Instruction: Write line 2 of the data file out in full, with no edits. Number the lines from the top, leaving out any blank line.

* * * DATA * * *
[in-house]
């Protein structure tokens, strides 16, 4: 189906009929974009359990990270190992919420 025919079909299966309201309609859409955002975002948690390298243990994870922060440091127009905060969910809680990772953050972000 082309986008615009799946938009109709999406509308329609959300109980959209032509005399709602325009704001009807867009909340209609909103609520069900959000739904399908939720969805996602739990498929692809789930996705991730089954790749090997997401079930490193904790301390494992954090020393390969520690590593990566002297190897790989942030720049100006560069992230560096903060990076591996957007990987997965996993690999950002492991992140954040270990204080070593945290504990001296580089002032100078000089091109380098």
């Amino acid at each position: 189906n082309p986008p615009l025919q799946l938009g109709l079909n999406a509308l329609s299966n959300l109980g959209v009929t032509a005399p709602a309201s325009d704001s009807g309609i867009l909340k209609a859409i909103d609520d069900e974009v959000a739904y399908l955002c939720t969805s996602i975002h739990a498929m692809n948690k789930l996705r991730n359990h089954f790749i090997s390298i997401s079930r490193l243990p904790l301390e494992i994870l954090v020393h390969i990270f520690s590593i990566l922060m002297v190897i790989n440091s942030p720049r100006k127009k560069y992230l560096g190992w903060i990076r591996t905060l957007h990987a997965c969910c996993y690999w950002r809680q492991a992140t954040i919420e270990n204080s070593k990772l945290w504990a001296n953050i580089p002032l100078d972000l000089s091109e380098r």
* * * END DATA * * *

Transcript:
């Protein structure tokens, strides 16, 4: 189906009929974009359990990270190992919420 025919079909299966309201309609859409955002975002948690390298243990994870922060440091127009905060969910809680990772953050972000 082309986008615009799946938009109709999406509308329609959300109980959209032509005399709602325009704001009807867009909340209609909103609520069900959000739904399908939720969805996602739990498929692809789930996705991730089954790749090997997401079930490193904790301390494992954090020393390969520690590593990566002297190897790989942030720049100006560069992230560096903060990076591996957007990987997965996993690999950002492991992140954040270990204080070593945290504990001296580089002032100078000089091109380098």